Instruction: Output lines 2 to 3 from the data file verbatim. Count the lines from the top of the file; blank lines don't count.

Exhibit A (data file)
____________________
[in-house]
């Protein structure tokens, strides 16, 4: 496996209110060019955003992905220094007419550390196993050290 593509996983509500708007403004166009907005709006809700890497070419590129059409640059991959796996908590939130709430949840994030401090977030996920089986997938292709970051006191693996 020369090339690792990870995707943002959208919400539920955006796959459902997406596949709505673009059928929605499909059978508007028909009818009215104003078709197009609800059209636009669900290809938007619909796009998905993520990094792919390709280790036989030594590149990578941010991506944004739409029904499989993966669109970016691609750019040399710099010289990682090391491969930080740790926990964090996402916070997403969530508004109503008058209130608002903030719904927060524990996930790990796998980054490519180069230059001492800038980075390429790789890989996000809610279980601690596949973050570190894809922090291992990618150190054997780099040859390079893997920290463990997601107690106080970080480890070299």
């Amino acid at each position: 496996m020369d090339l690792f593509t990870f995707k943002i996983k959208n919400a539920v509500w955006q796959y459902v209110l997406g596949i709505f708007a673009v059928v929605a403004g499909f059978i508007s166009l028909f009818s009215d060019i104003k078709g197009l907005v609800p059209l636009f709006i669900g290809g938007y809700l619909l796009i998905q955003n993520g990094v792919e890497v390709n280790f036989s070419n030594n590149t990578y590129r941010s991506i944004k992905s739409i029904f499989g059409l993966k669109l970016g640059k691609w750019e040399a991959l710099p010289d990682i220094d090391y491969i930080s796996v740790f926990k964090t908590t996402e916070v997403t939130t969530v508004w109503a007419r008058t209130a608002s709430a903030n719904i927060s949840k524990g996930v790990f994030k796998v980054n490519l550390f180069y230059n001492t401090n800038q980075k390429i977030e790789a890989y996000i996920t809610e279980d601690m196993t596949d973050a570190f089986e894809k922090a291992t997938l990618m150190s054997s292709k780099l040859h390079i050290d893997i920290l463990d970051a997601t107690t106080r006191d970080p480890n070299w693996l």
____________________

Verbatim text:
């Protein structure tokens, strides 16, 4: 496996209110060019955003992905220094007419550390196993050290 593509996983509500708007403004166009907005709006809700890497070419590129059409640059991959796996908590939130709430949840994030401090977030996920089986997938292709970051006191693996 020369090339690792990870995707943002959208919400539920955006796959459902997406596949709505673009059928929605499909059978508007028909009818009215104003078709197009609800059209636009669900290809938007619909796009998905993520990094792919390709280790036989030594590149990578941010991506944004739409029904499989993966669109970016691609750019040399710099010289990682090391491969930080740790926990964090996402916070997403969530508004109503008058209130608002903030719904927060524990996930790990796998980054490519180069230059001492800038980075390429790789890989996000809610279980601690596949973050570190894809922090291992990618150190054997780099040859390079893997920290463990997601107690106080970080480890070299």
């Amino acid at each position: 496996m020369d090339l690792f593509t990870f995707k943002i996983k959208n919400a539920v509500w955006q796959y459902v209110l997406g596949i709505f708007a673009v059928v929605a403004g499909f059978i508007s166009l028909f009818s009215d060019i104003k078709g197009l907005v609800p059209l636009f709006i669900g290809g938007y809700l619909l796009i998905q955003n993520g990094v792919e890497v390709n280790f036989s070419n030594n590149t990578y590129r941010s991506i944004k992905s739409i029904f499989g059409l993966k669109l970016g640059k691609w750019e040399a991959l710099p010289d990682i220094d090391y491969i930080s796996v740790f926990k964090t908590t996402e916070v997403t939130t969530v508004w109503a007419r008058t209130a608002s709430a903030n719904i927060s949840k524990g996930v790990f994030k796998v980054n490519l550390f180069y230059n001492t401090n800038q980075k390429i977030e790789a890989y996000i996920t809610e279980d601690m196993t596949d973050a570190f089986e894809k922090a291992t997938l990618m150190s054997s292709k780099l040859h390079i050290d893997i920290l463990d970051a997601t107690t106080r006191d970080p480890n070299w693996l």